Thursday, September 29, 2011


Pages from the workbook of Sonia Delaunay (1885-1979)

Gentle teardrop motif in a textile pattern by Delaunay.
As with all textiles, it probably came in a number of color-ways.

Sonia Delaunay was a wonderful French artist whose modern designs in fabric for fashion and home decor were given an exhibit at the Cooper-Hewitt, National Design Museum, New York, this past spring-summer. 

She is not particularly known for paisley design but this parade-rest teardrop pattern of hers is a treat and might remind one of the "buti" pattern in India where miniatures of the  motif  are repeated in rows.  In India, "buta" is used to describe the larger paisley. This larger paisley at times decorates the borders of a rectangular shawl while the rows of "buti" line up in the center portion.

Delaunay has explained that her repetition of motif was inspired by the quilting she had seen as a child in the houses of Russian peasants. However, motif repetition appears to be a very human experience in a variety of cultures.

The same New York summer that Delaunay's design patterns were on exhibit at the Cooper-Hewitt, over on Fifth Avenue the work of  her famous husband Robert Delaunay (1885-1941) was part of a Guggenheim exhibit, "The Great Upheaval: Modern Art from the Guggenheim Collection, 1910-1918." Both Delaunays spent time focusing on their exploration of juxtaposed color and color's tone and depth (Orphism.)   Included in the Guggenheim exhibit was Robert Delaunay's brilliant Orphist-Cubist-Expressionist Eiffel Tower series. JP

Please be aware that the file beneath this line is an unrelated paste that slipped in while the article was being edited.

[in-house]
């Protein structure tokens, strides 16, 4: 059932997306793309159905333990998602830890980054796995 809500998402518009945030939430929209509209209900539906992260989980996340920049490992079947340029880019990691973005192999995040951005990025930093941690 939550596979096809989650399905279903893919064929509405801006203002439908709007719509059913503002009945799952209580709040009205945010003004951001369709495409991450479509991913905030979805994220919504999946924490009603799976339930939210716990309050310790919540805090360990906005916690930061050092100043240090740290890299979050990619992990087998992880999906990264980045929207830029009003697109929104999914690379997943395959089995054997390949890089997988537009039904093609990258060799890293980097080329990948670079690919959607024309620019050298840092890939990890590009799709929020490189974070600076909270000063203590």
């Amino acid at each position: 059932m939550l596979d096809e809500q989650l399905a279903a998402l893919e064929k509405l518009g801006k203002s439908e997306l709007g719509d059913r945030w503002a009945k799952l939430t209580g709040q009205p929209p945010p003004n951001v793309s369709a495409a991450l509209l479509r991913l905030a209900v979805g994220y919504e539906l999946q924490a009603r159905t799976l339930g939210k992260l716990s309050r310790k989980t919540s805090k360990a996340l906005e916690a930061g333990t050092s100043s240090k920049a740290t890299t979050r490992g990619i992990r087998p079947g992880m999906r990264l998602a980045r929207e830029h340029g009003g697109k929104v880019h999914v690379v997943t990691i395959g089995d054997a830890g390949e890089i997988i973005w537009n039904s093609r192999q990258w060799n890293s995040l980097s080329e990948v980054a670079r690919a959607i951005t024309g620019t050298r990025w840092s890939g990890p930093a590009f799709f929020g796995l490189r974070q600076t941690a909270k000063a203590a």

Tuesday, September 13, 2011


Departing for the Promenade/Will You Go Out With Me, Fido?
by Alfred Stevens, 1859, Philadelphia Museum.

Alfred Stevens (1823-1906), Belgian by birth, but Parisian by adoption, might be known as “the painter of paisley. He delighted in depicting modern women in fashionable contemporary dresses and elegant interiors. It may be difficult for us today to appreciate the originality of the genre Stevens invented for himself because he had a host of imitators. As his work was popular with American clients, many of his best works are to be found in museums in the United States.

In Departing for the Promenade, also known as Will you go out with me, Fido? (1859, Philadelphia Museum of Art, The W.P. Wilstach Collection, bequest of Anna H. Wilstach, 1893), a charming, dark-haired young woman is opening the door, but turns back towards the tiny white lap dog that follows at her feet. Over her dark velvet gown the graceful folds of a magnificent paisley shawl draw our attention. Stevens shows us exactly with what pretty gestures and elegant nonchalance this most prized of fashionable accessories was worn. The complex pattern of the shawl is contrasted with the strict geometry of the paneled wall and door. This bright, brilliantly patterned textile becomes the focus of the painting and a metaphor for the palette of colors with which the artist creates his illusions.

For Stevens, the eclipse of the paisley shawl must have been a melancholy turning point, depriving him of a motif he had made his own. For us, today, his paintings offer a vivid demonstration of the glamour of these colorful feminine garments that brought a note of oriental exoticism to the streets and salons of Paris during the heyday of the Second Empire.

Joan T. Rosasco, Ph.D.